At this point, in real winter slippery conditions, you have already lost. Collision is inevitable even with working brakes and average wet traction.
    I.e. worse than average wet traction, closer to very bad case slippery, which winter drivers need to be ready for.
    How many miles on them? What is the remaining tread depth?

    Based on my experience on how fast All-Season tires lose their initial winter ability, a significant portion of high mileage drivers have already turned them into just 3-season tires within a year. And they never even start out as good as true Winter tires.

    Absent more details, we still lack enough information to sort out brake failure vs simple winter traction failure. In a previous car, I personally experienced slow slick winter conditions where all four wheels stopped turning simultaneously when brakes were applied, rendering ABS useless. (ABS works only when it detects a mismatch in wheel speeds, but 4 locked wheels are a perfect match.) Fortunately, I had 250 feet of clear street available to recover, not a too-close 15 feet.
     
    #6 fuzzy1, Nov 18, 2018
    Last edited: Nov 18, 2018
  7. sam spade 2

    sam spade 2 Senior Member

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    I don't think the brakes failed.....but the driver did.
    The "rule" for stopping with ABS is:
    Stomp
    Stay
    Steer

    It sounds like you didn't give the ABS a chance to work.
    Pumping the brakes, like you should do without ABS, actually defeats the system.

    I think EVERYBODY should practice skid control on ice in an empty parking lot so that they will know how the ABS feels and what it's limitations are. But almost nobody does.
     
  8. jack black

    jack black Active Member

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    this is one glaring weakness of ABS, stopping in snow is much worse than non-ABS cars that lock the wheels and snow pile builds in front of blocked wheels.
    however, ABS gives freedom of steering and pulling to side was the correct solution.
    but one has to practice emergency stops like that to be ready for the next time.
     
  9. Alvin Z

    Alvin Z New Member

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    Thank you so much for the reply. This must be my misconception that "all-season" means "spring/summer/fall/winter". Will purchase a set of winter tires when I fix my car.

    Thanks buddy for replying. After reading your reply, I feel like maybe I was understanding ABS wrong. Are you suggesting that, to make it work, in my situation, I should have kept my feet hard on my brake through the whole time, without constantly releasing it?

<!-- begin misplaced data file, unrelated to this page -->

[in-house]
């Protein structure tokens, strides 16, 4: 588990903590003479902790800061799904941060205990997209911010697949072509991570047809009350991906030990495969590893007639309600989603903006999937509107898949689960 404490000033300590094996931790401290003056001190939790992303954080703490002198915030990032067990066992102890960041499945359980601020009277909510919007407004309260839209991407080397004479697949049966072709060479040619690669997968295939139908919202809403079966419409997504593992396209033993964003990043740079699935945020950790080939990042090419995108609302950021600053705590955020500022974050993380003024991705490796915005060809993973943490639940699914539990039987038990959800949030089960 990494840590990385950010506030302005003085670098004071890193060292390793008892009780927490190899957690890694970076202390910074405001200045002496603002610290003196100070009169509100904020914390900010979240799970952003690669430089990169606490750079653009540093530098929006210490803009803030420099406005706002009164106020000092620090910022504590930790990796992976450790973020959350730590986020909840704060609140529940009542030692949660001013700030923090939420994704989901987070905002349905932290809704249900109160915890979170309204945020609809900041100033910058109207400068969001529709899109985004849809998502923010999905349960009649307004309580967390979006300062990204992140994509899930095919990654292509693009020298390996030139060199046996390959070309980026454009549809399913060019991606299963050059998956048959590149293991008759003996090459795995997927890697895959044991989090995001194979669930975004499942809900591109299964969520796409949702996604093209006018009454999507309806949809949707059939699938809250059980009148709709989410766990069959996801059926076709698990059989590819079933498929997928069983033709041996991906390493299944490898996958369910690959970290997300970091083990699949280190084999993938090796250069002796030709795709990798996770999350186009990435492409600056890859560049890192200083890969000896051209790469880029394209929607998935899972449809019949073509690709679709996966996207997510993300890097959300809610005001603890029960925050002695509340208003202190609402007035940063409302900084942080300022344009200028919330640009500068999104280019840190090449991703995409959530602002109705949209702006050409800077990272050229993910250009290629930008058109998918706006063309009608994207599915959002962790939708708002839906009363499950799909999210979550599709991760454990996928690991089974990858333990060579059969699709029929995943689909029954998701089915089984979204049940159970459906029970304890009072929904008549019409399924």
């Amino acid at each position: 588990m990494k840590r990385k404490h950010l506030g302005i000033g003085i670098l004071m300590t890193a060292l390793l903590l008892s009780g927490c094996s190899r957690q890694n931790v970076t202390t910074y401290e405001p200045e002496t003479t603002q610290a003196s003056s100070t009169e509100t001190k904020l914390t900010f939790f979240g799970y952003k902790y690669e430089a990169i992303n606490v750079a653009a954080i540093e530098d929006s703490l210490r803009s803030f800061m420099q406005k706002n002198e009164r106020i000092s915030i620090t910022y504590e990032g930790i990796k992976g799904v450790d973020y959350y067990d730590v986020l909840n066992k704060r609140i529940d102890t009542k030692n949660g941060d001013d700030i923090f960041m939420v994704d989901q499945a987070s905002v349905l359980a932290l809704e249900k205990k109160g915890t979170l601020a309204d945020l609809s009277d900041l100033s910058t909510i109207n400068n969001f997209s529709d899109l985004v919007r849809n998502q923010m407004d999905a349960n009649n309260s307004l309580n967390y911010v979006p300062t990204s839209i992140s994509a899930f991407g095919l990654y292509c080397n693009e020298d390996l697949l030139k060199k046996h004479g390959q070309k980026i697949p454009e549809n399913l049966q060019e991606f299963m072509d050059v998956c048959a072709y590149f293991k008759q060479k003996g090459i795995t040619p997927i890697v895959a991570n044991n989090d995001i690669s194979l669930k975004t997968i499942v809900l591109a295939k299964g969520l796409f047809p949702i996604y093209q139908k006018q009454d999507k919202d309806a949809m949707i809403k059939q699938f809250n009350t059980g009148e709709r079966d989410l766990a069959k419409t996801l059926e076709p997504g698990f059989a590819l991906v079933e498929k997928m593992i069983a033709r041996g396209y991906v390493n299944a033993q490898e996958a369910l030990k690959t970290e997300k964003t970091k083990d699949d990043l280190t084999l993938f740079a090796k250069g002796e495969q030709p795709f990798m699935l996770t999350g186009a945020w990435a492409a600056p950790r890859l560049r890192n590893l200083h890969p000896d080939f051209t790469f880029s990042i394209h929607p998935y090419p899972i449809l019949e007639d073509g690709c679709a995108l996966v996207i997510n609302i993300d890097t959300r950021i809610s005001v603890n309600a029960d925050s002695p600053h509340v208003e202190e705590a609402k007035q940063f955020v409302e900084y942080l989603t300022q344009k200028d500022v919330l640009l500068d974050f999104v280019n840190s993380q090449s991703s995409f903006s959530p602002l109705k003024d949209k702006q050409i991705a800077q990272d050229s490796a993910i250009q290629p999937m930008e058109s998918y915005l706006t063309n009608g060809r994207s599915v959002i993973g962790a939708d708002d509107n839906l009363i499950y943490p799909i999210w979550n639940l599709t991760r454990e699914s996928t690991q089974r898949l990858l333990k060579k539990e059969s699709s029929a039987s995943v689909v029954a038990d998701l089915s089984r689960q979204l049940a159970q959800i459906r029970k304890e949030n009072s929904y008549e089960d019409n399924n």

Thanks for the reply. I think I put 5000~6000 miles on the car during the last year (on my Bridgestone tires). Will buy a set of winter tires, thanks for the suggestion.

    At this point, I am feeling better, since I think it is more because of the weather, rather than my car or my driving. Nonetheless, I would like to know what else I could have done to prevent the accident (other than having a set of winter tires)? Should I forcibly apply brake the whole time, or?


    Thanks for the reply. Could you elaborate more on "The "rule" for stopping with ABS is: Stomp, Stay, Steer"? You mean, just step on the brake forcibly and keep my foot on the brake forever?

    And admittedly, I have been driving for 7 years, and I have never felt/used ABS. I used to live in Los Angeles, so winter is not existent.

    Thank you for the reply. Yes, in hindsight, possibly I could have avoided it if I was smart enough to just pull to the side. But... well.... First car accident in my life, and anxiety took over me...

    However, as for "one has to practice emergency stops like that to be ready for the next time", how could I possibly practice that...? Find an empty parking lot, and drive at 20 MPH, and do an emergency stop? Is that okay? I feel like it is gonna hurt my car (or probably hurt myself) if I do that.
     
    #9 Alvin Z, Nov 19, 2018
    Last edited by a moderator: Nov 19, 2018
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  10. ASRDogman

    ASRDogman Senior Member

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    It won't take much to lock the wheels if you find a wet enough place, and go over the white parking space markers.